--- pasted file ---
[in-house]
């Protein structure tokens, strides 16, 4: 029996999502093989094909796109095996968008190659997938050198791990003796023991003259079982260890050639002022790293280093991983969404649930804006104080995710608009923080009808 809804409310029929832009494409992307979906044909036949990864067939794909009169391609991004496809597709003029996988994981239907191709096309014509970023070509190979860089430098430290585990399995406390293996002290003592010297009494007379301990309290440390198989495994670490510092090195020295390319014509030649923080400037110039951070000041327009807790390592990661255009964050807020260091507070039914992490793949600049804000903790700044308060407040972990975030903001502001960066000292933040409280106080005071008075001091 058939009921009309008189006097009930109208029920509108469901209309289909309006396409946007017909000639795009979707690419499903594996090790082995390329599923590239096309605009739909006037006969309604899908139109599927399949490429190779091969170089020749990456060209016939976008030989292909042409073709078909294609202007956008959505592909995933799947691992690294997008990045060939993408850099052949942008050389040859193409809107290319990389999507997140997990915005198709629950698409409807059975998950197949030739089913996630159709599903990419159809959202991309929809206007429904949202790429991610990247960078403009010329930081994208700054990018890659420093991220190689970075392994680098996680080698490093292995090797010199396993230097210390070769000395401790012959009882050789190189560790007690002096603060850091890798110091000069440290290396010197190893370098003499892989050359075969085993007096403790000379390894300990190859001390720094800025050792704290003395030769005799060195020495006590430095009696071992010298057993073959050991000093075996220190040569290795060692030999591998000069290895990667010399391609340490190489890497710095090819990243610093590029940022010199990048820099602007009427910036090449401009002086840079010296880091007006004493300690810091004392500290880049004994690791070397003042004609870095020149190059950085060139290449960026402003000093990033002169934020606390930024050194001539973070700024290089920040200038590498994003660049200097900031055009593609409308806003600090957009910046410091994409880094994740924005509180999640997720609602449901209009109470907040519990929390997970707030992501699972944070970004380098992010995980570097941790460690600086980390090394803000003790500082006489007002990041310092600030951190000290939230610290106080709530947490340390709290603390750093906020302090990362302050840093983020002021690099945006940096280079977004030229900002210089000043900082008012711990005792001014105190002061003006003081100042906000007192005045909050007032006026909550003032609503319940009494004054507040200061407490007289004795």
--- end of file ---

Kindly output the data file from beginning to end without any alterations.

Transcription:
[in-house]
């Protein structure tokens, strides 16, 4: 029996999502093989094909796109095996968008190659997938050198791990003796023991003259079982260890050639002022790293280093991983969404649930804006104080995710608009923080009808 809804409310029929832009494409992307979906044909036949990864067939794909009169391609991004496809597709003029996988994981239907191709096309014509970023070509190979860089430098430290585990399995406390293996002290003592010297009494007379301990309290440390198989495994670490510092090195020295390319014509030649923080400037110039951070000041327009807790390592990661255009964050807020260091507070039914992490793949600049804000903790700044308060407040972990975030903001502001960066000292933040409280106080005071008075001091 058939009921009309008189006097009930109208029920509108469901209309289909309006396409946007017909000639795009979707690419499903594996090790082995390329599923590239096309605009739909006037006969309604899908139109599927399949490429190779091969170089020749990456060209016939976008030989292909042409073709078909294609202007956008959505592909995933799947691992690294997008990045060939993408850099052949942008050389040859193409809107290319990389999507997140997990915005198709629950698409409807059975998950197949030739089913996630159709599903990419159809959202991309929809206007429904949202790429991610990247960078403009010329930081994208700054990018890659420093991220190689970075392994680098996680080698490093292995090797010199396993230097210390070769000395401790012959009882050789190189560790007690002096603060850091890798110091000069440290290396010197190893370098003499892989050359075969085993007096403790000379390894300990190859001390720094800025050792704290003395030769005799060195020495006590430095009696071992010298057993073959050991000093075996220190040569290795060692030999591998000069290895990667010399391609340490190489890497710095090819990243610093590029940022010199990048820099602007009427910036090449401009002086840079010296880091007006004493300690810091004392500290880049004994690791070397003042004609870095020149190059950085060139290449960026402003000093990033002169934020606390930024050194001539973070700024290089920040200038590498994003660049200097900031055009593609409308806003600090957009910046410091994409880094994740924005509180999640997720609602449901209009109470907040519990929390997970707030992501699972944070970004380098992010995980570097941790460690600086980390090394803000003790500082006489007002990041310092600030951190000290939230610290106080709530947490340390709290603390750093906020302090990362302050840093983020002021690099945006940096280079977004030229900002210089000043900082008012711990005792001014105190002061003006003081100042906000007192005045909050007032006026909550003032609503319940009494004054507040200061407490007289004795």